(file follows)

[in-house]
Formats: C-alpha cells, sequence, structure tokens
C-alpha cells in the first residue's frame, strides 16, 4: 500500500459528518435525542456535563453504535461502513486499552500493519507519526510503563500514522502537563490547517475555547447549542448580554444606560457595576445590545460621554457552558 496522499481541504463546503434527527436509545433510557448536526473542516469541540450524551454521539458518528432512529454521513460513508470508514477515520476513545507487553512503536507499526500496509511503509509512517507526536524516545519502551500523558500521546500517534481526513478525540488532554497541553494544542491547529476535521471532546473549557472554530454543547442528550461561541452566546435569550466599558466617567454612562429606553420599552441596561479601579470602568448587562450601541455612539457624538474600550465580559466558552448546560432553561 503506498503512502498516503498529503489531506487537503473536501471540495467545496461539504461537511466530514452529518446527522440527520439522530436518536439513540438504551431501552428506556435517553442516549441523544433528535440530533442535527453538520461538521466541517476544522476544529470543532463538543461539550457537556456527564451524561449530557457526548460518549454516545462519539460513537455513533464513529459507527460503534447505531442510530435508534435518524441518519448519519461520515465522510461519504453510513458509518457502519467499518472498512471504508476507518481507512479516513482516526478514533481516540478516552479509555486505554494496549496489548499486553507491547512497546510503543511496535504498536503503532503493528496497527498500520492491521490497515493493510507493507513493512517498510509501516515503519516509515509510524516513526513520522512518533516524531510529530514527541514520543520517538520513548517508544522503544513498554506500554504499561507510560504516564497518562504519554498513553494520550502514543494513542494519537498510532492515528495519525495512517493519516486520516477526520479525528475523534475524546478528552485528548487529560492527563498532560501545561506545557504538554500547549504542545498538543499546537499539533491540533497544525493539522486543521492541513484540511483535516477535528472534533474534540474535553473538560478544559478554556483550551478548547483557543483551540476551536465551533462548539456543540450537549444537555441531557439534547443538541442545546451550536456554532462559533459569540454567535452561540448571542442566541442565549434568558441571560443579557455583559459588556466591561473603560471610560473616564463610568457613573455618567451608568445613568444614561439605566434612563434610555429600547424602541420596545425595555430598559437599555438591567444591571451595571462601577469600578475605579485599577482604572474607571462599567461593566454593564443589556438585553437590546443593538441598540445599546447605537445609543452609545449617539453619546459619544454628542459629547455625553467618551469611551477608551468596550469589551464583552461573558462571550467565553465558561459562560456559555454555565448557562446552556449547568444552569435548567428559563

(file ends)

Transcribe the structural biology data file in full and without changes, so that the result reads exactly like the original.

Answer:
[in-house]
Formats: C-alpha cells, sequence, structure tokens
C-alpha cells in the first residue's frame, strides 16, 4: 500500500459528518435525542456535563453504535461502513486499552500493519507519526510503563500514522502537563490547517475555547447549542448580554444606560457595576445590545460621554457552558 496522499481541504463546503434527527436509545433510557448536526473542516469541540450524551454521539458518528432512529454521513460513508470508514477515520476513545507487553512503536507499526500496509511503509509512517507526536524516545519502551500523558500521546500517534481526513478525540488532554497541553494544542491547529476535521471532546473549557472554530454543547442528550461561541452566546435569550466599558466617567454612562429606553420599552441596561479601579470602568448587562450601541455612539457624538474600550465580559466558552448546560432553561 503506498503512502498516503498529503489531506487537503473536501471540495467545496461539504461537511466530514452529518446527522440527520439522530436518536439513540438504551431501552428506556435517553442516549441523544433528535440530533442535527453538520461538521466541517476544522476544529470543532463538543461539550457537556456527564451524561449530557457526548460518549454516545462519539460513537455513533464513529459507527460503534447505531442510530435508534435518524441518519448519519461520515465522510461519504453510513458509518457502519467499518472498512471504508476507518481507512479516513482516526478514533481516540478516552479509555486505554494496549496489548499486553507491547512497546510503543511496535504498536503503532503493528496497527498500520492491521490497515493493510507493507513493512517498510509501516515503519516509515509510524516513526513520522512518533516524531510529530514527541514520543520517538520513548517508544522503544513498554506500554504499561507510560504516564497518562504519554498513553494520550502514543494513542494519537498510532492515528495519525495512517493519516486520516477526520479525528475523534475524546478528552485528548487529560492527563498532560501545561506545557504538554500547549504542545498538543499546537499539533491540533497544525493539522486543521492541513484540511483535516477535528472534533474534540474535553473538560478544559478554556483550551478548547483557543483551540476551536465551533462548539456543540450537549444537555441531557439534547443538541442545546451550536456554532462559533459569540454567535452561540448571542442566541442565549434568558441571560443579557455583559459588556466591561473603560471610560473616564463610568457613573455618567451608568445613568444614561439605566434612563434610555429600547424602541420596545425595555430598559437599555438591567444591571451595571462601577469600578475605579485599577482604572474607571462599567461593566454593564443589556438585553437590546443593538441598540445599546447605537445609543452609545449617539453619546459619544454628542459629547455625553467618551469611551477608551468596550469589551464583552461573558462571550467565553465558561459562560456559555454555565448557562446552556449547568444552569435548567428559563